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    What about a hidden iframe that belongs to the same domain? Is this totally safe? – Ciaran Gallagher Dec 18 '13 at 10:04
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    Hidden <iframe> from the same domain may cause security risk if the content inside the hidden iframe can be modified by attacker. That will allow the attacker to extend the XSS attack inside the hidden <iframe> to any page on your site that refers to said <iframe>d content. See stackoverflow.com/a/9428051/334451 for details. – Mikko Rantalainen Mar 7 '14 at 15:41
  • Interestingly enough, an iFrame might actually be a useful protection from the reverse case. If you have a lot of third party scripts on your site you need to isolate forms from them. One suggested way of doing that was putting the form in its own minimal page with no third-party javascript, and displaying it in an iframe in the host page. hackernoon.com/… – GordonM Jan 9 '18 at 10:10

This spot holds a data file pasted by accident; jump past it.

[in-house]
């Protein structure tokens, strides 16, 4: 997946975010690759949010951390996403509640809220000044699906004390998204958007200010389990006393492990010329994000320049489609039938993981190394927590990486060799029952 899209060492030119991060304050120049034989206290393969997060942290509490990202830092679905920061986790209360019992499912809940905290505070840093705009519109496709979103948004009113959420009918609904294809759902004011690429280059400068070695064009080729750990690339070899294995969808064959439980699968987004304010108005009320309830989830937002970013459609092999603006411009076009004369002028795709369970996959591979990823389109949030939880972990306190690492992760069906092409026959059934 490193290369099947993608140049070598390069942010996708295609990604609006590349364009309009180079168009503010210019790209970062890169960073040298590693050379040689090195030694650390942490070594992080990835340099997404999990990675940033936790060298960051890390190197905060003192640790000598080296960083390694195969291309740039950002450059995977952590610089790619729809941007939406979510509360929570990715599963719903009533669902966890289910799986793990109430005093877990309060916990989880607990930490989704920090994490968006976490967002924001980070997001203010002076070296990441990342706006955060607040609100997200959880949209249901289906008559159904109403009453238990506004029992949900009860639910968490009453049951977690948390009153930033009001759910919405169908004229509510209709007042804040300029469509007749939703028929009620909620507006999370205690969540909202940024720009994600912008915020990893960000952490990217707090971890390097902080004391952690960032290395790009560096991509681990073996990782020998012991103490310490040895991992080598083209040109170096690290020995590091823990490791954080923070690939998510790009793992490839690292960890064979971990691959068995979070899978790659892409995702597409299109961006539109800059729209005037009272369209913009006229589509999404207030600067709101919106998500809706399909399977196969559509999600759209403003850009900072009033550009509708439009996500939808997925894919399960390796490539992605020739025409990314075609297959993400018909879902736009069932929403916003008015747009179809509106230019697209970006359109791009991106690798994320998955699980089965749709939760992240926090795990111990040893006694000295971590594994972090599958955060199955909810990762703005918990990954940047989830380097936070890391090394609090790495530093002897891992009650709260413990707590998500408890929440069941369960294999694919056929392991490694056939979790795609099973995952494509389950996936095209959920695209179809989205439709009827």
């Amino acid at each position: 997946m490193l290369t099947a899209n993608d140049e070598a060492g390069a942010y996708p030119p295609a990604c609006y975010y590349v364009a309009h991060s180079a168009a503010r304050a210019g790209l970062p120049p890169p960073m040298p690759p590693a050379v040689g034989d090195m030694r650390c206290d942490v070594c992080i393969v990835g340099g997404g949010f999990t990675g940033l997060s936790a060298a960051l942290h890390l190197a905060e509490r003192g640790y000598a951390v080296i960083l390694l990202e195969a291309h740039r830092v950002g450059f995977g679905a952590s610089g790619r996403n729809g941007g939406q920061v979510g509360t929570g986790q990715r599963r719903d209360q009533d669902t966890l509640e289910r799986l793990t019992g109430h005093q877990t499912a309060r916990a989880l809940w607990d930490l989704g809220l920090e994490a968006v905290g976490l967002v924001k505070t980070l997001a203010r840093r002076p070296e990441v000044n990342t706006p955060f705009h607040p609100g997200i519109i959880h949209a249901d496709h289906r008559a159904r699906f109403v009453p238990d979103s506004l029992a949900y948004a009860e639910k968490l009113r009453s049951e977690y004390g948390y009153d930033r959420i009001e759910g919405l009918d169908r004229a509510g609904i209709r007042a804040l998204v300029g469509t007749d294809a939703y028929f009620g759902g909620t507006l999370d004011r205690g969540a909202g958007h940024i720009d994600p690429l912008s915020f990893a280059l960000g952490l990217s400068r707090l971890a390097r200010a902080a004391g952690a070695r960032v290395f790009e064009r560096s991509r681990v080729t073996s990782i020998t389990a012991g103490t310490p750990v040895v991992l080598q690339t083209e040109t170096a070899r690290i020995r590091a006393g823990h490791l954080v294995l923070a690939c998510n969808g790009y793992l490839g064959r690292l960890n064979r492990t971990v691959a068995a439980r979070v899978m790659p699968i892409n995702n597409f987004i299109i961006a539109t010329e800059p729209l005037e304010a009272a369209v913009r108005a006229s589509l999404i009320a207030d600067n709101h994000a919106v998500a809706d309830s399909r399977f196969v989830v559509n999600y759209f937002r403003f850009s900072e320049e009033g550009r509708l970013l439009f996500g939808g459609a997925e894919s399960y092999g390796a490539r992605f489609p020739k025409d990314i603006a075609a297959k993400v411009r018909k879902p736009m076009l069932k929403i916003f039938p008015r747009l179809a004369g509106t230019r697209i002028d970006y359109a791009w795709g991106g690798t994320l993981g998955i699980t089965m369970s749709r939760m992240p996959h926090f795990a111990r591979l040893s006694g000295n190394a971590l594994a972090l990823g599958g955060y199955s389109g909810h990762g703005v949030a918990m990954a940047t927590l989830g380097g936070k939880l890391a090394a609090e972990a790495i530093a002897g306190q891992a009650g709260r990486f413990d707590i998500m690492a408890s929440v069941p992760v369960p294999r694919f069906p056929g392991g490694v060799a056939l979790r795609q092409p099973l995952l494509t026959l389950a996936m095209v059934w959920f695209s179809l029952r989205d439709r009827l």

The IFRAME element may be a security risk if your site is embedded inside an IFRAME on hostile site. Google "clickjacking" for more details. Note that it does not matter if you use <iframe> or not. The only real protection from this attack is to add HTTP header X-Frame-Options: DENY and hope that the browser knows its job.

In addition, IFRAME element may be a security risk if any page on your site contains an XSS vulnerability which can be exploited. In that case the attacker can expand the XSS attack to any page within the same domain that can be persuaded to load within an <iframe> on the page with XSS vulnerability. This is because content from the same origin (same domain) is allowed to access the parent content DOM (practically execute JavaScript in the "host" document). The only real protection methods from this attack is to add HTTP header X-Frame-Options: DENY and/or always correctly encode all user submitted data (that is, never have an XSS vulnerability on your site - easier said than done).